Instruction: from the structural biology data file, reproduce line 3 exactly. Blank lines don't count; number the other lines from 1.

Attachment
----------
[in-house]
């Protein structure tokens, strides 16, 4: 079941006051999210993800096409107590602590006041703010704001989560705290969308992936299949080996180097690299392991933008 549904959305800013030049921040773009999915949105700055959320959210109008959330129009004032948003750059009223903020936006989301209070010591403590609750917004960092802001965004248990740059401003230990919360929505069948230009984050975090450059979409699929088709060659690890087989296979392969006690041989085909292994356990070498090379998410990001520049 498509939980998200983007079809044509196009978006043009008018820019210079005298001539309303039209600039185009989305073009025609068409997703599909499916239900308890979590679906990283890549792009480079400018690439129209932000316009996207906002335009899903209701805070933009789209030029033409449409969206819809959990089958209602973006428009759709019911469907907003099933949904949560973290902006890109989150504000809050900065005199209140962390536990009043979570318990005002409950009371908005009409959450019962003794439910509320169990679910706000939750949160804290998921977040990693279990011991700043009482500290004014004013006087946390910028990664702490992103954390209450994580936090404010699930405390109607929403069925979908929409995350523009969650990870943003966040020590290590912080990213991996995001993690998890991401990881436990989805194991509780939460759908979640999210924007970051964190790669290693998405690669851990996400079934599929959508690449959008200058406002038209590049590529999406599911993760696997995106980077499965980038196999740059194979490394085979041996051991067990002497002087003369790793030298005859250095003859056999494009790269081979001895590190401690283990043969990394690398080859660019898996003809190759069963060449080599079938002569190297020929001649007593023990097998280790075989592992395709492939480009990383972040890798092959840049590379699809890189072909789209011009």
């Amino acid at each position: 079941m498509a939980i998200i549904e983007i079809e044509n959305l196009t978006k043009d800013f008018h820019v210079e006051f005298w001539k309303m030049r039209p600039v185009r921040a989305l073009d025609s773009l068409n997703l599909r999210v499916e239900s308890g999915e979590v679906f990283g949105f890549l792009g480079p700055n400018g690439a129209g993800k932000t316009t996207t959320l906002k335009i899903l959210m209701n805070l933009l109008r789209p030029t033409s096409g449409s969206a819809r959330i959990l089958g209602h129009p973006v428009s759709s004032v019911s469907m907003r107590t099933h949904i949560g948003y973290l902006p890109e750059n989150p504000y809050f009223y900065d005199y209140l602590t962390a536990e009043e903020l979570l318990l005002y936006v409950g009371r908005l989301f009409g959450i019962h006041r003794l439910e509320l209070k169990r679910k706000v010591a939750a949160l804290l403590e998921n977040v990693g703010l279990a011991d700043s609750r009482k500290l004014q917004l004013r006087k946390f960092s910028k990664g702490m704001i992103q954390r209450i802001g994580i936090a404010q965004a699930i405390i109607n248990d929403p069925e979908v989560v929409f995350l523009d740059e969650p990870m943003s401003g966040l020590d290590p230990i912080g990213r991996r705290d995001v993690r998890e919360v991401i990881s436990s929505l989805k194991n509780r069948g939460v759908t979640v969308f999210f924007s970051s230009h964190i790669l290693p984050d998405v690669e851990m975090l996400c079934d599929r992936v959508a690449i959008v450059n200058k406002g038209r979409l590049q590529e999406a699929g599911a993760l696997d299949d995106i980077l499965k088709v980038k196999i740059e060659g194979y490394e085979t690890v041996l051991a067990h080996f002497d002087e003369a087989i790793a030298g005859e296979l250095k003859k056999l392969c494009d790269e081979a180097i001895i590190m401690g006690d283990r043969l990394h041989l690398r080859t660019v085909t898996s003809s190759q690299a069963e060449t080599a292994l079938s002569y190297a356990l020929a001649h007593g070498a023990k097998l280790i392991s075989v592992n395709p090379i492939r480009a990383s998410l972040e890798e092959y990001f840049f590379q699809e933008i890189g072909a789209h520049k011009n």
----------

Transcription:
């Amino acid at each position: 079941m498509a939980i998200i549904e983007i079809e044509n959305l196009t978006k043009d800013f008018h820019v210079e006051f005298w001539k309303m030049r039209p600039v185009r921040a989305l073009d025609s773009l068409n997703l599909r999210v499916e239900s308890g999915e979590v679906f990283g949105f890549l792009g480079p700055n400018g690439a129209g993800k932000t316009t996207t959320l906002k335009i899903l959210m209701n805070l933009l109008r789209p030029t033409s096409g449409s969206a819809r959330i959990l089958g209602h129009p973006v428009s759709s004032v019911s469907m907003r107590t099933h949904i949560g948003y973290l902006p890109e750059n989150p504000y809050f009223y900065d005199y209140l602590t962390a536990e009043e903020l979570l318990l005002y936006v409950g009371r908005l989301f009409g959450i019962h006041r003794l439910e509320l209070k169990r679910k706000v010591a939750a949160l804290l403590e998921n977040v990693g703010l279990a011991d700043s609750r009482k500290l004014q917004l004013r006087k946390f960092s910028k990664g702490m704001i992103q954390r209450i802001g994580i936090a404010q965004a699930i405390i109607n248990d929403p069925e979908v989560v929409f995350l523009d740059e969650p990870m943003s401003g966040l020590d290590p230990i912080g990213r991996r705290d995001v993690r998890e919360v991401i990881s436990s929505l989805k194991n509780r069948g939460v759908t979640v969308f999210f924007s970051s230009h964190i790669l290693p984050d998405v690669e851990m975090l996400c079934d599929r992936v959508a690449i959008v450059n200058k406002g038209r979409l590049q590529e999406a699929g599911a993760l696997d299949d995106i980077l499965k088709v980038k196999i740059e060659g194979y490394e085979t690890v041996l051991a067990h080996f002497d002087e003369a087989i790793a030298g005859e296979l250095k003859k056999l392969c494009d790269e081979a180097i001895i590190m401690g006690d283990r043969l990394h041989l690398r080859t660019v085909t898996s003809s190759q690299a069963e060449t080599a292994l079938s002569y190297a356990l020929a001649h007593g070498a023990k097998l280790i392991s075989v592992n395709p090379i492939r480009a990383s998410l972040e890798e092959y990001f840049f590379q699809e933008i890189g072909a789209h520049k011009n």